12 attorneys general are suing the Trump administration over its association health plan rule. Here's what you need to know

The suit is the latest in a string of health insurance-related lawsuits involving the current administration. (Getty Images/William_Potter)

Twelve attorneys general (AGs) filed suit against the Department of Labor (DOL) on Thursday, alleging that its Association Health Plan (AHP) rule violates federal law—primarily the Affordable Care Act (ACA) and the Employee Retirement Income Security Act (ERISA)—and harms consumers and states.

Here are some of the key issues the AGs raise in their complaint (PDF):

  1. AHPs are likely to create fraud. AHPs and their cousins, multiple employer welfare arrangements (MEWAs), have a long history of fraud and abuse, the complaint says. When fraudulent AHPs spiraled out of control in the 1970s and 1980s, Congress undertook several efforts to stop them, but with limited success. Predatory associations selling phony health insurance have defrauded and deceived customers throughout the 2000s. Expanding AHPs is like reopening Pandora’s box.
  2. The final rule unfairly burdens states. The rule leaves oversight of AHPs to states. Given AHPs’ likelihood of fraud, this will be a time-consuming and costly undertaking, involving the creation of new policies and the prosecution of fraudulent plans while reducing tax revenue. It will also draw people away from the individual and employer-based insurance markets, increasing costs for those who stay and perhaps even pricing many people out.
  3. The final rule permits discrimination. AHPs would be allowed to deny coverage or benefits based on “non-health factors,” such as age, gender, education level and occupation. They could also deny consumers coverage or raise their rates based on pre-existing conditions and claims history. In addition to putting consumers’ health at risk, this violates provisions in the ACA that protect against those forms of discrimination.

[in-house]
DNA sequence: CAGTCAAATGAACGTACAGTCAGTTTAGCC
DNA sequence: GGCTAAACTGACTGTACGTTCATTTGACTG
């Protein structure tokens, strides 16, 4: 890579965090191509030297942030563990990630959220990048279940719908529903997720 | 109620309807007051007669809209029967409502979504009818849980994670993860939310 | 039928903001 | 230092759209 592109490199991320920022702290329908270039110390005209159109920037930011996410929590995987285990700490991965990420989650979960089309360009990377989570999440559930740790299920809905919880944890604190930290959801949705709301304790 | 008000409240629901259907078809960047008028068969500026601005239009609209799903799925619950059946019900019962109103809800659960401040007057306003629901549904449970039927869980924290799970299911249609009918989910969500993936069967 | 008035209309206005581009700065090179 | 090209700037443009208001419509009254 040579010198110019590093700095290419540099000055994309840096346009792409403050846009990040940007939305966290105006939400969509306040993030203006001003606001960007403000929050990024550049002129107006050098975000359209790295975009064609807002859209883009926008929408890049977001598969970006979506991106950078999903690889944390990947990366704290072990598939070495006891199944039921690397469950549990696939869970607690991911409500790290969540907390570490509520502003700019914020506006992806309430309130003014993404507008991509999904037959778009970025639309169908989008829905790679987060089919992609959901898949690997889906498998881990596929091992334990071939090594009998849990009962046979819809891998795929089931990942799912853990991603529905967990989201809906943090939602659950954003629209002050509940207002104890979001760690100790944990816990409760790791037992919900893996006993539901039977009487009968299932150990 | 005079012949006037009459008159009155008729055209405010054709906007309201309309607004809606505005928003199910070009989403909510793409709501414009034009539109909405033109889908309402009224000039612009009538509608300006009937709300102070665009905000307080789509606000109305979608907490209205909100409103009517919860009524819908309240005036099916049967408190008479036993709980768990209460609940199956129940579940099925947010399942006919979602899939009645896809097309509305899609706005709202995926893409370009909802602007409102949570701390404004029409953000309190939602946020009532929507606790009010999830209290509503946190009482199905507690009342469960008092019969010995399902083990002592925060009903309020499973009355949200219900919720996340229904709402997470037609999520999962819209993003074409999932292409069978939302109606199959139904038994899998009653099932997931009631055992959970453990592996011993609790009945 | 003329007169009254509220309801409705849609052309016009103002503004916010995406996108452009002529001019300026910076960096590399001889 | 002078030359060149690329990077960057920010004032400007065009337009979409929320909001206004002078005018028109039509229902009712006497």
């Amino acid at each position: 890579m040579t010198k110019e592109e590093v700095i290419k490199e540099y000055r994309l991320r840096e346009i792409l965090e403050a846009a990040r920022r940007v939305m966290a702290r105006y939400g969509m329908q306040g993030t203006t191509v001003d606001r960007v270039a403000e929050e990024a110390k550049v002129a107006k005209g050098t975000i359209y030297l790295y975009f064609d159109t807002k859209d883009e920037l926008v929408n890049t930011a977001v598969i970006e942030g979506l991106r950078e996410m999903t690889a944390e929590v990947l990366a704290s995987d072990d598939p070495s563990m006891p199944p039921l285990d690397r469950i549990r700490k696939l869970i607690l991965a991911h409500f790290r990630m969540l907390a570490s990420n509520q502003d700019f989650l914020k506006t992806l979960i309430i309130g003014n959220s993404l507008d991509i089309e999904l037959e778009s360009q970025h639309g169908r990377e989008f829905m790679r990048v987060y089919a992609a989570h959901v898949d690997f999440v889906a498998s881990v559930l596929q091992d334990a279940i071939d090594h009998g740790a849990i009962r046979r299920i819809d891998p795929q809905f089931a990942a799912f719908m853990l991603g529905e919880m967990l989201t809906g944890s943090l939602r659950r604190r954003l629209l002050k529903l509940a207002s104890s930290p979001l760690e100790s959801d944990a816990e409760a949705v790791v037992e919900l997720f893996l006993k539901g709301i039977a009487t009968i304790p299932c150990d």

4. DOL is overstepping its authority, and the final rule violates legislative intent. Congress rejected efforts to expand AHPs from the mid-1990s through the early 2000s, as well as in 2005, 2009 and 2017. “DOL is exploiting its regulatory authority at the request of the president to circumvent Congress … effectively legislating changes in defiance of Congress,” the complaint says. It notes that DOL is relying on its authority to implement ERISA to implement the rule.
  5. The final rule would create an ERISA rabbit hole. The rule would upend decades of ERISA-related judicial precedent. At the same time, it “pointedly threatens to use ERISA to enact future regulations,” the complaint reads.

RELATED: AHIP, AHA express concern over lack of consumer protections in association health plan expansion


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Has the administration tied itself into a knot? Officials with the Department of Health and Human Services have consistently stressed their desire to expand consumer choice, including through AHPs and other efforts to chip away at the ACA.

Last month, Attorney General Jeff Sessions announced that he would not defend the 2010 law in Texas’ suit. But one top Trump administration official, Centers for Medicare & Medicaid Services Administrator Seema Verma, has said her agency has “a duty to enforce and uphold” the ACA as long as it remains the law.